Follow their connection, their music, their movement. See how different each one is, how tango is unique and in the moment.
Teté lived for the milongas, you would always see him and if he didn’t know you, he would make himself known to you. Each time in Buenos Aires, in every milonga, he would say hello and give me a kiss. This was Teté. He even had his own chair at the Centro Leonesa!
Why was he so important? Some people have called him one of the “old milongueros”, but I don’t think that he was part of the group of dancers that this phrase refers to. Perhaps it’s a case of semantics but he was definately a “milonguero”, he lived for the milongas. You would see him without fail, watching the floor, joking with his friends, dancing or having a cigarette outside. He made the milonga social, jovial, even for those who were visiting.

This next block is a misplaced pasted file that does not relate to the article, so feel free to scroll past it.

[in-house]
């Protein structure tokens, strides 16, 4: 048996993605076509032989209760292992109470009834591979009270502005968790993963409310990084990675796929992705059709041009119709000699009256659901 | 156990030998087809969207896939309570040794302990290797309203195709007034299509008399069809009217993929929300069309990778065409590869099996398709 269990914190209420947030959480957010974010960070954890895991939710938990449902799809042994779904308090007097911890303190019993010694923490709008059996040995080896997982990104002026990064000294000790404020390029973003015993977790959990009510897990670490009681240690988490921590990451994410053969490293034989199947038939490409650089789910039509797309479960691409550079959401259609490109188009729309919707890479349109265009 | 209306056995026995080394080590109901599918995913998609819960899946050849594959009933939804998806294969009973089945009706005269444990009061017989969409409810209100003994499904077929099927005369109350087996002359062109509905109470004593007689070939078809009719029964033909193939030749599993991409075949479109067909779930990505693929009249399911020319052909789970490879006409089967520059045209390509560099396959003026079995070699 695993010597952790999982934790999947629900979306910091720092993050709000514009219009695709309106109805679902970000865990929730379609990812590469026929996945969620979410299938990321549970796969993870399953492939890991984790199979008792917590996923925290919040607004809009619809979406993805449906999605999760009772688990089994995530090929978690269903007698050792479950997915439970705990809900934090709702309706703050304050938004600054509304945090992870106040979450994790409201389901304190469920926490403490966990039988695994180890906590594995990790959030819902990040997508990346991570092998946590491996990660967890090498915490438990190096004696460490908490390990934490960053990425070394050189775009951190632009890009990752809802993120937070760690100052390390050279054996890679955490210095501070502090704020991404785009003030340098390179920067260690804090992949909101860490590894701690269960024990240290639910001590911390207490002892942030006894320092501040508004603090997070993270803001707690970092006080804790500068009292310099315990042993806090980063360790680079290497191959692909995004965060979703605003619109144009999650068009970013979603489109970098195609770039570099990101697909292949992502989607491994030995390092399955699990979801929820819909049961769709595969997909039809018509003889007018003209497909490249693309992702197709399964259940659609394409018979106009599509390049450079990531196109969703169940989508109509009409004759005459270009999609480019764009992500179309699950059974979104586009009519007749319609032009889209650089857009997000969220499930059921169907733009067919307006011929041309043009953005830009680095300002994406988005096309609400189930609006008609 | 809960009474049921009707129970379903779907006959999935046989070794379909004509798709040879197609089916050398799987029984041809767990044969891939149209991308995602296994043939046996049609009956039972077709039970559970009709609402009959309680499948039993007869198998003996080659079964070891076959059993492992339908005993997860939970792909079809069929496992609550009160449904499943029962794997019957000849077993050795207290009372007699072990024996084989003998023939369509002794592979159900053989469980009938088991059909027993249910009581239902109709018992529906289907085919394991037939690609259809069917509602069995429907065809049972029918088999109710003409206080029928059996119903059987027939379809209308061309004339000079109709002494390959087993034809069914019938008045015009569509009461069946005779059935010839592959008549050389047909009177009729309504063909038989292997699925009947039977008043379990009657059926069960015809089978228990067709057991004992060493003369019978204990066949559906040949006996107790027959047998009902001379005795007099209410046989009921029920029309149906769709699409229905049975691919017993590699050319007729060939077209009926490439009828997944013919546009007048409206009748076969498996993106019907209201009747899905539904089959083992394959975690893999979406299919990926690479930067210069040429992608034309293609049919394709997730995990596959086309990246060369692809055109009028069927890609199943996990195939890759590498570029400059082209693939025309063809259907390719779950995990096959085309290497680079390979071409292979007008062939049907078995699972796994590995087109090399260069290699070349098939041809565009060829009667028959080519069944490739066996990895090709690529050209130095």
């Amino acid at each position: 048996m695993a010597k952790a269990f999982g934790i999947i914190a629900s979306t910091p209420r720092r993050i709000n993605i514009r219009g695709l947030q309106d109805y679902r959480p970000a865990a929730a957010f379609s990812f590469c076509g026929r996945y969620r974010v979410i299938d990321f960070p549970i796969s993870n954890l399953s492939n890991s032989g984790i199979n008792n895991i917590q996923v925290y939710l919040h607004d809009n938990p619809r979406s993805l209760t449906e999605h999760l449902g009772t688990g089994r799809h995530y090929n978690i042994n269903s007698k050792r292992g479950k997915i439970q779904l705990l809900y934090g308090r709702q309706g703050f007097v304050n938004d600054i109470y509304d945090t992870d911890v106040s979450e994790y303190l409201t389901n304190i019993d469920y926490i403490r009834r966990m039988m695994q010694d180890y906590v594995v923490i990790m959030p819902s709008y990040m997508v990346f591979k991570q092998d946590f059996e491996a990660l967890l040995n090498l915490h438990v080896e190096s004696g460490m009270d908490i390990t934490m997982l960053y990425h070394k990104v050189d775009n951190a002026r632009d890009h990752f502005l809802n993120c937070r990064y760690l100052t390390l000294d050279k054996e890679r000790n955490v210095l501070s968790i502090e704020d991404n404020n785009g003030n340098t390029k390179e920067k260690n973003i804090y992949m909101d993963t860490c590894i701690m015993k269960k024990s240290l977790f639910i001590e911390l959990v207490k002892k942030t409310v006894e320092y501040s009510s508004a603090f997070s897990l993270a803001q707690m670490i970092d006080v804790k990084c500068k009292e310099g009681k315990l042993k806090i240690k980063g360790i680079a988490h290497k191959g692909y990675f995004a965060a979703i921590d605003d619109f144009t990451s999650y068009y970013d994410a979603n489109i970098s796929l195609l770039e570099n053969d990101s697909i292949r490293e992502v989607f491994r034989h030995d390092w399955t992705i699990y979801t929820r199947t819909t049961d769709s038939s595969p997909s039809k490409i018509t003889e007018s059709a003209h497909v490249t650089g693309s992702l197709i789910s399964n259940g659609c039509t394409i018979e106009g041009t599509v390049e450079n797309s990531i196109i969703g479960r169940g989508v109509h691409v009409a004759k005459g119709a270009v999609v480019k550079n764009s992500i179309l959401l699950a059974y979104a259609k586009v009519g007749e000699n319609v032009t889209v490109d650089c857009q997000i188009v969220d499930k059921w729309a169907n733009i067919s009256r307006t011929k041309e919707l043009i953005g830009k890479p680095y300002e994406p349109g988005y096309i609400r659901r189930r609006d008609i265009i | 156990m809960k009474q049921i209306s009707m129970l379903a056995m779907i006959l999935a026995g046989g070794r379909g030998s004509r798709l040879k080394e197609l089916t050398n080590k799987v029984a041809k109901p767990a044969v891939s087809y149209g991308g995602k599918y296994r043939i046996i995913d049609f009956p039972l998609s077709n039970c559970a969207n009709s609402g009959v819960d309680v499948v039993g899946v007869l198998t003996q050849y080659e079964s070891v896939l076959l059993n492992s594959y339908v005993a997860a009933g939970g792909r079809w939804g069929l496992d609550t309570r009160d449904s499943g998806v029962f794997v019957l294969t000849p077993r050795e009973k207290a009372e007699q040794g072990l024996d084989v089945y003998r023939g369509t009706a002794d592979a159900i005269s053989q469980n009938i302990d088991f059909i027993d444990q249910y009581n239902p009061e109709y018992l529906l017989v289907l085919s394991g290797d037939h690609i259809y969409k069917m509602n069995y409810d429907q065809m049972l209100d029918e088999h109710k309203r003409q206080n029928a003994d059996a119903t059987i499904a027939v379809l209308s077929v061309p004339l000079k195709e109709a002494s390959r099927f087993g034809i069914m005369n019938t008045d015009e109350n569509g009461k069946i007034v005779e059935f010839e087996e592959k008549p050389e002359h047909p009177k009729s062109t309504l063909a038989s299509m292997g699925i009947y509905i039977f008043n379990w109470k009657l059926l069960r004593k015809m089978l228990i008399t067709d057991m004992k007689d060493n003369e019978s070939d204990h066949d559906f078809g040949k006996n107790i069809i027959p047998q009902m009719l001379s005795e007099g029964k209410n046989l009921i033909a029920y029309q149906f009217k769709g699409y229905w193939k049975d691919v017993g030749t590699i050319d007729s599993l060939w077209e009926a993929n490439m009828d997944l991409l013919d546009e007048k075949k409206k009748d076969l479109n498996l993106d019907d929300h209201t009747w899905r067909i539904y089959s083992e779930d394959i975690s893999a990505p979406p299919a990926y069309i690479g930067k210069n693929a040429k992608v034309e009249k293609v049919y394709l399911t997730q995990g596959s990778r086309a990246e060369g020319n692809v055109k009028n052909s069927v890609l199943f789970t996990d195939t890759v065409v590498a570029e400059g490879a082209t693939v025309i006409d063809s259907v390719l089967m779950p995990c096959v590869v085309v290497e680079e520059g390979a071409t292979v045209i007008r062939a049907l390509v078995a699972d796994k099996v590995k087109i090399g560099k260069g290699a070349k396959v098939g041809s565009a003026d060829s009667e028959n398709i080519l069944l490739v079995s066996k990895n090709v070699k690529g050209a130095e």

Here are some videos I found on YouTube, one is performance in the states when I think he was really at his best. I love the way he’s bashful at the end when taking his bow.
The other is part of a documentary, he talks about how he feels when dancing, but the best bit is at the end (7:10), you really see the real Teté, how playful he is and how he loves dancing. I will miss him for this, the energy he brought to the milongas, he really was one of the great personalities of Buenos Aires.
Pedro “Teté” Rusconi 7 January 2010, te abrazo maestro, y que tu alma baile para siempre en las milongas.